MARV – WOW! Hidden Gem on the Spanish/Portuguese Border
The house we’re staying in is about three kilometers from the Portuguese border, and the first time we were on elevated ground, and we looked to the west, the town of Marvao was impossible to oversee. Approxiamately seven kilometers over the border, this town and castle sit atop a larger, very steep hill in a position so..remote it made the town all but unconquerable in the Middle Ages; it’s remoteness lending it a heavenly, hypnotic quality. The moment we saw it perched high on its mountaintop my wife and I said, „We have to go there!“
To arrive there, one must find the pretty but miniscule Portuguese town of Portagem, where a narrow but well-paved road snakes its way up the hill. It’s advisable to park outside the town, under its imposing walls, as driving through the crooked, uneven, super-narrow cobblestone streets is a job best left to the pros. An even better solution is to take the bus up from Portagem – the roads are tricky and stressful so let the driving be done by someone else. Ththe buses are comfy and only cost about one euro and fifty cents roundtrip.
On quiet days, which is like, always almost, it’s great to visit the town and just discover at your own pace. The shops, offering a wide range of local goodies from handmade cork accessories: purses, hats, shoes, and bottles of liquor wrapped in cork (Yes, you read that right: cork is huge here.), to seemingly hundreds of products made with chestnuts: cookies, beer (yum yum!), chestnut preserves and spreads; even the aforementioned liquor was a kind of chestnut schnapps. Everything we tried was worth trying. Especially the beer.
One thing you must do on a quiet day, however, is visit the castle, if only for its amazing views. The hill is, as said, very steep on all four sides, affording a view for hundreds of kilometers on a clear day. It’s easy to see why Marvao was not easy to conquer, standing atop the battlements. Just getting an army up the side of the hill must have been a stupendous accomplishment.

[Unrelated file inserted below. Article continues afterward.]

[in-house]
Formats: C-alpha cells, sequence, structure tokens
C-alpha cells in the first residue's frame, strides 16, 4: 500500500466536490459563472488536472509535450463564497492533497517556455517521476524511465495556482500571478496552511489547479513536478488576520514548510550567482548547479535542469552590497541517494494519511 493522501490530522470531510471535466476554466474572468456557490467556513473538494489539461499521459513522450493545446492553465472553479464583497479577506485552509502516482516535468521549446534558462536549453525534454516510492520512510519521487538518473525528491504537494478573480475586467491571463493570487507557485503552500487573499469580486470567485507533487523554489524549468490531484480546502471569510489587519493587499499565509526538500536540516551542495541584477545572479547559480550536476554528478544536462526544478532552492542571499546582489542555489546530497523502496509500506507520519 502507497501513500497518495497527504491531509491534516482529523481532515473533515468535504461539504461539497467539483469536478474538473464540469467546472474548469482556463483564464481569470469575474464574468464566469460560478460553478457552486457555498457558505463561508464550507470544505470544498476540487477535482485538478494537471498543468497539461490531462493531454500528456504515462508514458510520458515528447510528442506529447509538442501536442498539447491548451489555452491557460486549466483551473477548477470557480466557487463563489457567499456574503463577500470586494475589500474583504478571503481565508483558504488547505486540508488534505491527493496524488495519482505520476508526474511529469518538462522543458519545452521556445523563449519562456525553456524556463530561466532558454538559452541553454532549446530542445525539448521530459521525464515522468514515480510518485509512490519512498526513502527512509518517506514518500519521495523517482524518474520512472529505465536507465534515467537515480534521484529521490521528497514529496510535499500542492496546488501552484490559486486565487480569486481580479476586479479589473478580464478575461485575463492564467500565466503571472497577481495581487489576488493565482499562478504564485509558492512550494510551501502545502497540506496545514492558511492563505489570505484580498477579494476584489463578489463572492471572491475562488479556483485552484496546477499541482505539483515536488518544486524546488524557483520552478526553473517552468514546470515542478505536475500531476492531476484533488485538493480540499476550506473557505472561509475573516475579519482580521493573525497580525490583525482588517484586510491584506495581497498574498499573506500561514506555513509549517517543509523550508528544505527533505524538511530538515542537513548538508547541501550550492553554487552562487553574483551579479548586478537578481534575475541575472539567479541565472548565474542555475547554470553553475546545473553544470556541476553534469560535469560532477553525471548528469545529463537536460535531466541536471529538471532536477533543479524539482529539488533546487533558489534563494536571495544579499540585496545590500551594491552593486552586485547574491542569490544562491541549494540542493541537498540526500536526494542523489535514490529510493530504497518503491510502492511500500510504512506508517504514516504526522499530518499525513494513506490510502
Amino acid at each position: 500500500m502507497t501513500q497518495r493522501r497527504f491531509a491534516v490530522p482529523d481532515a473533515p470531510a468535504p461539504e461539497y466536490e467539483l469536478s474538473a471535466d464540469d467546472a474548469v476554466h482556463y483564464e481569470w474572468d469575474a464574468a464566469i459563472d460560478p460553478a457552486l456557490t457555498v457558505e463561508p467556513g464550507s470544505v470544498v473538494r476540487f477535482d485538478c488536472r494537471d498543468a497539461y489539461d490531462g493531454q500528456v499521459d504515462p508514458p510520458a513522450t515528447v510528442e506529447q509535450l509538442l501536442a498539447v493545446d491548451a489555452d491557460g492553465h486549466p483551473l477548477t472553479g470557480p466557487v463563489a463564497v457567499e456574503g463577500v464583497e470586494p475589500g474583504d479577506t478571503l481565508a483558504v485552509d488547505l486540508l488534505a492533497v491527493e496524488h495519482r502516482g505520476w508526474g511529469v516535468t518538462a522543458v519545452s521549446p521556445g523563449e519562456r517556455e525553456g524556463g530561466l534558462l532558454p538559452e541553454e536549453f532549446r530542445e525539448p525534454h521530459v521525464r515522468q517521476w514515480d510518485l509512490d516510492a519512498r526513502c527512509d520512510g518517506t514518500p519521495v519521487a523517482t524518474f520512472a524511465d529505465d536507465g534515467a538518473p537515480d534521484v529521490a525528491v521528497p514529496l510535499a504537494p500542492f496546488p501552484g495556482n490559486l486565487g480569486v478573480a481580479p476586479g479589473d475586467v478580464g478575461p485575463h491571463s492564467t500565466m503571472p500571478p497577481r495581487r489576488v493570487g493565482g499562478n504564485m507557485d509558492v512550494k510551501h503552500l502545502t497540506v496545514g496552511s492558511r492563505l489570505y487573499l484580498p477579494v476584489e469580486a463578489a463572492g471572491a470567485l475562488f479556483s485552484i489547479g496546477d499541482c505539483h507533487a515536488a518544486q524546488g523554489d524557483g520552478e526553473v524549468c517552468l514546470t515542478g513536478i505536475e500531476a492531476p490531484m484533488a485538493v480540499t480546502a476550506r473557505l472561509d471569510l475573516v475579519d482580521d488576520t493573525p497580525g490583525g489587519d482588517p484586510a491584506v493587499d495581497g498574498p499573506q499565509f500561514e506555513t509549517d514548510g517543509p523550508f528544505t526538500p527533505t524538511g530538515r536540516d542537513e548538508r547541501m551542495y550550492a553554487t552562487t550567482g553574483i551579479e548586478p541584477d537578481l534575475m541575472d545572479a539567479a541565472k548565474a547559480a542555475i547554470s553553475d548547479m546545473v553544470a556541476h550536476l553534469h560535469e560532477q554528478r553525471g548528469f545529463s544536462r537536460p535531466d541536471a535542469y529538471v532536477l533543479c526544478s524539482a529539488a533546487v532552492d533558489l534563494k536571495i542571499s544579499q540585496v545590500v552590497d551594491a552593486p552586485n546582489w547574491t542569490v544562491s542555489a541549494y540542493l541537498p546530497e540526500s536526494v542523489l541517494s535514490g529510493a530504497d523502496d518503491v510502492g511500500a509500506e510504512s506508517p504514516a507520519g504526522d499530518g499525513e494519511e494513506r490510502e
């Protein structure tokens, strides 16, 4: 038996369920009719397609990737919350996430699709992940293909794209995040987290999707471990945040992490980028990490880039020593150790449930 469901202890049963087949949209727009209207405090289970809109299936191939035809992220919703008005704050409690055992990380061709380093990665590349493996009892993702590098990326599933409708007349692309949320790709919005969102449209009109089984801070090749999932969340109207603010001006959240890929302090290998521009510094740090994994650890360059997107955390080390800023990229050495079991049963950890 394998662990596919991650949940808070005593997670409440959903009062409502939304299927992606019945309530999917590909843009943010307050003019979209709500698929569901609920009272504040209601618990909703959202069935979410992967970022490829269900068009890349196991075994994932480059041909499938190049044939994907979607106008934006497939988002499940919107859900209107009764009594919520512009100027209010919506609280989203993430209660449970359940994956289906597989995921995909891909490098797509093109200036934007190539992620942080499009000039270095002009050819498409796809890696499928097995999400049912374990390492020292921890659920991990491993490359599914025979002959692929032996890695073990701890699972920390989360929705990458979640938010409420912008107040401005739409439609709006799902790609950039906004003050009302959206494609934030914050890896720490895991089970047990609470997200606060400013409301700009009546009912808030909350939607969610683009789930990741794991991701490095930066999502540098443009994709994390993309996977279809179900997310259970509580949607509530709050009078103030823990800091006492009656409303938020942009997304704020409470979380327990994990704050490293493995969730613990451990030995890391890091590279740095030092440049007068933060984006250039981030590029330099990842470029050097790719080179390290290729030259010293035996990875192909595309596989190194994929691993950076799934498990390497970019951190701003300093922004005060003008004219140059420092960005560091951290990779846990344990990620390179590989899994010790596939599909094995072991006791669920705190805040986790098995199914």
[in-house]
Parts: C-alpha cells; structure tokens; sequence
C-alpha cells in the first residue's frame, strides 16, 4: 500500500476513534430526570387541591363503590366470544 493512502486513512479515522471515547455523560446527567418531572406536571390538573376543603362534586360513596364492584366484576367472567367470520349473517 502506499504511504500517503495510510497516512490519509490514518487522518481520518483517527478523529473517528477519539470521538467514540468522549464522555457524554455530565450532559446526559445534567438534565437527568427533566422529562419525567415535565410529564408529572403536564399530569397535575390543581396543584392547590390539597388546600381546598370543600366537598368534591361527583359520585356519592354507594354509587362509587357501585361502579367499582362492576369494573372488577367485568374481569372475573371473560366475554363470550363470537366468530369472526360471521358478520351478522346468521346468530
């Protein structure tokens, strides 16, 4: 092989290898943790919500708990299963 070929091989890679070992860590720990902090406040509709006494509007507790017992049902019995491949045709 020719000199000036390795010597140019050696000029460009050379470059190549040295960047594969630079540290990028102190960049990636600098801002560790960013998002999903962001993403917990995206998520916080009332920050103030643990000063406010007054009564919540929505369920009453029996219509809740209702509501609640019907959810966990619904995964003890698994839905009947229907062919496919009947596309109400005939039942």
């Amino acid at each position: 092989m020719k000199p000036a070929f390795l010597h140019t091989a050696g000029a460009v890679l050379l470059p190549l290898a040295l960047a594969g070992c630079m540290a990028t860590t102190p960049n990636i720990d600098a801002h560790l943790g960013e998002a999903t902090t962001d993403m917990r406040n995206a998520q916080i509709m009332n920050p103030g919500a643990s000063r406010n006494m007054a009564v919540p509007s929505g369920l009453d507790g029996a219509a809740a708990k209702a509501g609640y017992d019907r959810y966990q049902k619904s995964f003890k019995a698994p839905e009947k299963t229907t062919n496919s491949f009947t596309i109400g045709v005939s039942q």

We were there on a quiet day, and we spent it checking out every nook and cranny of he place, from the „outhouse“ behind the reception center to the cistern, where the castle’s water could be stored for up tosix months, and where we tested our gothic singing voices (what a sound!), to the grainary, to the battlements at the far western, highest end of the fort. A truly beautiful castle, but maybe the weather influenced our judgement – the sun always seems to shine on Marvao.
We also had the good luck to be in the area for the „Chestnut Festival“, an exciting ethnic fest revolving around chestnuts – they’re big here, by the way, and we made sure to be in Marvao for that.
One has no choice but to take one of the aforementioned buses up to the town from Portagem – the roads are only open to buses. Yay! No parking or traffic worries! Once „topside“, most of the action runs alongside the northern side oft he town’s Medieval wall, but all of the shops and restaurants are open and offer their wonderful array of chestnut and cork goodies.